Here’s what bullying looks like, in the world of Mad Men:
- Lane Pryce was bullied into having a Christmas Party, when finances didn’t warrant it.
- Pete Campbell was bullied into not staying in NYC for Christmas, b/c Trudy wanted to go away.
- Off-screen, Roger bullied someone off the wagon at a lunch (apparently).
- On-screen, Roger bullied Joan into wearing the red dress w/ a bow.
- Lee Garner, Jr. bullied Roger into being Santa (perhaps the most obvious of the bullying).
- Peggy was bullied by her boyfriend into sleeping with him, even though she didn’t really want to.
- Glenn bullies his way into Sally’s home for attention. (Kind of a stretch, but not too much of one).
Not all of this may be considered bullying…but that’s okay. Some is just persuasion. But where does persuasion cross the line into bullying?
For example: it’d be easy to argue that Roger asking Joan to dress up in red is persuasion, but Lee asking Roger to dress up in red is bullying. In each case, one person is asking another to play a specific role. Is it persuasion if it’s something we actually want, but bullying if it’s something we are simply expected and/or forced to act on?
Looking at the various levels of bullying played out in all the other characters, I’m led back to the thematic question of the season — “Who is Don Draper?” After last night’s episode, I feel like I’m supposed to ask myself, “is Don Draper a bully?” And I can’t think about that w/o thinking about the situation with his secretary, Allison.
Allison is the only one, of all the characters highlighted above, who still doesn’t have that hardness, or cynical nature, that everyone else had. Pete got bullied; that happens in his marriage, he’s accepted it. Joan & Roger wear their costumes; such is their role. Peggy is trying to hide from her past; she chooses to play to expectations and give in. Even Sally recognizes that someone made a mess of the entire house except her room, where a present remained. As an increasingly rebellious kid, Sally doesn’t tell her Mom when she figures out who broke into their house; instead, Sally welcomes the bully.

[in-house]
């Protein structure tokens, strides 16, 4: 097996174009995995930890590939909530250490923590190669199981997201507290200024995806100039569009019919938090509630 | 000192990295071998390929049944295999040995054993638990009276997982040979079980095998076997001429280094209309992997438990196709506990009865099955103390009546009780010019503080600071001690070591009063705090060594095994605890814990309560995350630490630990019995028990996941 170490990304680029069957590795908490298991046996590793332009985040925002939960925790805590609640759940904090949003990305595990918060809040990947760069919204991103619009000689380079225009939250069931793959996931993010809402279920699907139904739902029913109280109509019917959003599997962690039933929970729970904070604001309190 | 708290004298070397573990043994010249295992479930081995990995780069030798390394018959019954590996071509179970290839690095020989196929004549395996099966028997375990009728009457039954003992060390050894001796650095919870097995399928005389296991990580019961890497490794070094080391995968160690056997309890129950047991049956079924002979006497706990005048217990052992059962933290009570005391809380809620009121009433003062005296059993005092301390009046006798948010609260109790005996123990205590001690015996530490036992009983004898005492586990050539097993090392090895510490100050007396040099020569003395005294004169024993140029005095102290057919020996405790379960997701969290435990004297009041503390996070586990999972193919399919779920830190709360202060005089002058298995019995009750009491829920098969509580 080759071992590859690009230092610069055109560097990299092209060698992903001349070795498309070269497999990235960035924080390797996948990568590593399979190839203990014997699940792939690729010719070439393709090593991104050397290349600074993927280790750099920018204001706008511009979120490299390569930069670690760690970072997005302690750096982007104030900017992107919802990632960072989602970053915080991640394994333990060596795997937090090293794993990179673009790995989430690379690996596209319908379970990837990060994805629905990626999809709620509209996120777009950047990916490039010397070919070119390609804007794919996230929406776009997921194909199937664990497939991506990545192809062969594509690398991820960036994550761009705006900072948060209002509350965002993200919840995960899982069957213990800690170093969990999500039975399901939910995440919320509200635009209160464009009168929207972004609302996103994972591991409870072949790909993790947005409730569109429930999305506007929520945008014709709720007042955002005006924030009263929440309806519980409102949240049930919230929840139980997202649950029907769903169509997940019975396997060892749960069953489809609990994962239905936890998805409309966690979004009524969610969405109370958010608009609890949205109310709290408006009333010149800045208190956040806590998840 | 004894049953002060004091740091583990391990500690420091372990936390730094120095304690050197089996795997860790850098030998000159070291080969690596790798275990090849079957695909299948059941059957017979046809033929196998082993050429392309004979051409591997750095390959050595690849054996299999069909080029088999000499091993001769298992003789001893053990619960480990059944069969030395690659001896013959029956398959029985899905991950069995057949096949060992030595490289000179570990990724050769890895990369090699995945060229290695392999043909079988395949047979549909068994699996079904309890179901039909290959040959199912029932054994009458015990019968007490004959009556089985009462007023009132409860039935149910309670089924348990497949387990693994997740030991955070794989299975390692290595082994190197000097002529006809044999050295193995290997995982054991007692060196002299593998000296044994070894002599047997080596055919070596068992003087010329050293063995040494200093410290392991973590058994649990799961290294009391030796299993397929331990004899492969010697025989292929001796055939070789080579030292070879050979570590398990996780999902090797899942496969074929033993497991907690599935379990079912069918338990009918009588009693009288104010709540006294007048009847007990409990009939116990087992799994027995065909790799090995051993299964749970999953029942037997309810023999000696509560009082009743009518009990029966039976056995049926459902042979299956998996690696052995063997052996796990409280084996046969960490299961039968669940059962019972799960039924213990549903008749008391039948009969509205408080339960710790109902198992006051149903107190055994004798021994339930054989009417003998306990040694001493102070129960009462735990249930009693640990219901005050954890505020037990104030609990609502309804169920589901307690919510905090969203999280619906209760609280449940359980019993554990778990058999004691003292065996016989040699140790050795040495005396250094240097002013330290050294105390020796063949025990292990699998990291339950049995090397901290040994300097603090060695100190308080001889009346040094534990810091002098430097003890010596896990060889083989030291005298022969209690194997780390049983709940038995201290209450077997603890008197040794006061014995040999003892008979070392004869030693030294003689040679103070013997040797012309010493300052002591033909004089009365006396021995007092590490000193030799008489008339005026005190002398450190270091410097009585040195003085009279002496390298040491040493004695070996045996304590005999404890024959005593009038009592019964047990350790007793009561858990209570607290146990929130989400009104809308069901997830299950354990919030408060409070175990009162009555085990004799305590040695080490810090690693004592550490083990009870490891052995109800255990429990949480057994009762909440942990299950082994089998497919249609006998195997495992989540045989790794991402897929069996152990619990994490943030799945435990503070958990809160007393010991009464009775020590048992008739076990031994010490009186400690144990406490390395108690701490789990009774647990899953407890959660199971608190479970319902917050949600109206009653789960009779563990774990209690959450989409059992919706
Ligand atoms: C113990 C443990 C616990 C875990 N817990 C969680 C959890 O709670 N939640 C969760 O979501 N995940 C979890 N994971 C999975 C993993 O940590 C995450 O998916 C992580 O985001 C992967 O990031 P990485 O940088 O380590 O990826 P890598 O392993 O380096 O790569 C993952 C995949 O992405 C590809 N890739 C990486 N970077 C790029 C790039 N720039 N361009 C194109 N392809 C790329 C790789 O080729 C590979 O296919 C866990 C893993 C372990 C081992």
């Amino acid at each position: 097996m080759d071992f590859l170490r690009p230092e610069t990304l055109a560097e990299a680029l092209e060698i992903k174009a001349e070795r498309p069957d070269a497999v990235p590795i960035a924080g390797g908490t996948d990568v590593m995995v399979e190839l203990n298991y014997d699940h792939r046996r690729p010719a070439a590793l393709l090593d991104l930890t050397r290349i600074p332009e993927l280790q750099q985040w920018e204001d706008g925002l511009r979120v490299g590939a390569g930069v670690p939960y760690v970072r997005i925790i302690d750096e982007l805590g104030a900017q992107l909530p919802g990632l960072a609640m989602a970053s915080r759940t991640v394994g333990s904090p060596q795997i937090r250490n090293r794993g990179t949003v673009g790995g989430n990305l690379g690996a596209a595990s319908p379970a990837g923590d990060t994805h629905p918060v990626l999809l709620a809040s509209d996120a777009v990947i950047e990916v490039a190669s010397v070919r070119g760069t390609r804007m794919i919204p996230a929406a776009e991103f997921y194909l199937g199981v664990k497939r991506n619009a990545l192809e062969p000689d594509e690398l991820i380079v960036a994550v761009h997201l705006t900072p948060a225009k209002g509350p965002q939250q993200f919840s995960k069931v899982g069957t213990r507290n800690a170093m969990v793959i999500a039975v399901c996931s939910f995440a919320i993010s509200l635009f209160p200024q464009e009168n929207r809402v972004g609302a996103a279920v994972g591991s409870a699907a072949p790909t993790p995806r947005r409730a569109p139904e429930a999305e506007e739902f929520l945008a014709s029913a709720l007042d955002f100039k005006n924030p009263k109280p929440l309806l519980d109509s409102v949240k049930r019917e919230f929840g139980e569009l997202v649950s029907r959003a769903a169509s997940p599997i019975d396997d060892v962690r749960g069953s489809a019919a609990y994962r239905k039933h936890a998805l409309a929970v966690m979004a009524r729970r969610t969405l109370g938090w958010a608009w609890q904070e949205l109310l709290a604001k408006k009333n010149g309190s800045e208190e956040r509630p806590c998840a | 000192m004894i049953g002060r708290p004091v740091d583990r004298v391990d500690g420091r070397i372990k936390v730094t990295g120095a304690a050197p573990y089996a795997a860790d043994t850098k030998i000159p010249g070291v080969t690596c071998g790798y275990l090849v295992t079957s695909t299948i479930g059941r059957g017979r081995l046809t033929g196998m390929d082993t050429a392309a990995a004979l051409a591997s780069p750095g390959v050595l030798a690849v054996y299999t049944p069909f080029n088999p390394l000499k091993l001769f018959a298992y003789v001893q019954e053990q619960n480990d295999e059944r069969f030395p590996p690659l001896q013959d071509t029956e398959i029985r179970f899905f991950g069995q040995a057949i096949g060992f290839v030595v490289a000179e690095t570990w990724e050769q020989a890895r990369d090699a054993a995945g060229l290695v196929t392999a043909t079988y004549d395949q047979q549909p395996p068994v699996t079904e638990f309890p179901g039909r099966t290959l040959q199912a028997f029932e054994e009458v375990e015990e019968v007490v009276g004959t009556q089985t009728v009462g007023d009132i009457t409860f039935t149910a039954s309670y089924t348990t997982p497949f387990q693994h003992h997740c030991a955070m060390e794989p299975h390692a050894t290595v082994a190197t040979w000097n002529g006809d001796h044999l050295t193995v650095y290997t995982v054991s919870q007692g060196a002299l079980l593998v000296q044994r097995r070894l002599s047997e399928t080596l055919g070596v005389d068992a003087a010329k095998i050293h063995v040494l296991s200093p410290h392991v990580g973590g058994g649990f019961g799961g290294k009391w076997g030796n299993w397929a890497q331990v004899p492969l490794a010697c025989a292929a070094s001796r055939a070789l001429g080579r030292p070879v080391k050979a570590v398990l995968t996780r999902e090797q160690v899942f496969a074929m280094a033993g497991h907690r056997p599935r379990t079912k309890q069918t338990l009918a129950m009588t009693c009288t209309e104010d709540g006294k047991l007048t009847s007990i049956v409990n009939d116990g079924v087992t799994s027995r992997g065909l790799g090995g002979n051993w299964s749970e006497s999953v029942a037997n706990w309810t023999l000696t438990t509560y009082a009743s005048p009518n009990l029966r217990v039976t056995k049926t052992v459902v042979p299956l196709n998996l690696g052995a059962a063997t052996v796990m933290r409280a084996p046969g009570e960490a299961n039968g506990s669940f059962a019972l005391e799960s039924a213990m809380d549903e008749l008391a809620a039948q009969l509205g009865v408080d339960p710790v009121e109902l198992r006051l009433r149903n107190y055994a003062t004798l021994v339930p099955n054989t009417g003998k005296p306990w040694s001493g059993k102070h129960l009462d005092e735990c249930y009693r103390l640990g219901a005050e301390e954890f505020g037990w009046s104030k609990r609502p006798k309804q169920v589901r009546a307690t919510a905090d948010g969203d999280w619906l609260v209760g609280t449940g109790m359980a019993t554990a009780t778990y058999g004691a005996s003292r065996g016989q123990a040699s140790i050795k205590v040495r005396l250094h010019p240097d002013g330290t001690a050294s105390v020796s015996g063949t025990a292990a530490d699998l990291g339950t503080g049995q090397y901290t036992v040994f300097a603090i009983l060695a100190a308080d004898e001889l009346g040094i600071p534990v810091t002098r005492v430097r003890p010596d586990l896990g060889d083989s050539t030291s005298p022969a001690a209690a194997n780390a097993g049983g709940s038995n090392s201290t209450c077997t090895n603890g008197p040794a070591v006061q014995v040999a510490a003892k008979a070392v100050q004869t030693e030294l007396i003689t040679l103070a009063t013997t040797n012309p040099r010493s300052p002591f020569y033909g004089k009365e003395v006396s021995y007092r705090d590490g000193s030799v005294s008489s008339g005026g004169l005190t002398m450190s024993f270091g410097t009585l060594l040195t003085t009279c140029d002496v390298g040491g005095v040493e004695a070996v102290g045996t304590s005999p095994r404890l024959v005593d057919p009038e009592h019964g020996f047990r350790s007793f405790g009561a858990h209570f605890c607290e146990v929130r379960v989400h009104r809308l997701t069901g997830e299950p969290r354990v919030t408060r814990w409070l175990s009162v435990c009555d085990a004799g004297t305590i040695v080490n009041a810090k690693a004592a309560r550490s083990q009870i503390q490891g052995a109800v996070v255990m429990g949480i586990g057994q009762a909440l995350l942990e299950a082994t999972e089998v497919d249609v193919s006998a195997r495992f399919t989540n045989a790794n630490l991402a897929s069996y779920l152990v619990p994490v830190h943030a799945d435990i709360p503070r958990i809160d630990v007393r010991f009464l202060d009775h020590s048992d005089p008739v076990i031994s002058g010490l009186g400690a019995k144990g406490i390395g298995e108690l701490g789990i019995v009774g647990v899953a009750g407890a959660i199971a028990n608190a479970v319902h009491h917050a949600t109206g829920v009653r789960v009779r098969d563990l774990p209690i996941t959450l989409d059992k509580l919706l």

My point is — every other character was self-aware about the bullying that was going on. Neither Don nor Allison, I think, ever thought there was any bullying. Don thought he was hooking up with someone willing to come over late at night; Allison thought she was connecting with someone she cared about and used the drinking as an excuse to get something she wanted. To me, I just didn’t see any bullying there. In fact, that was probably the most boring and predictable of any of Don’s hook-ups. Doesn’t make it less worse for Allison - but it also doesn’t allow us to say, “yes, Don Draper is a bully.”
Cross that one off the list. The thematic question rolls on…and in the mean time, I’m left to wonder what it is in my life I do that I want, and what it is I do in my life simply because it is expected of me.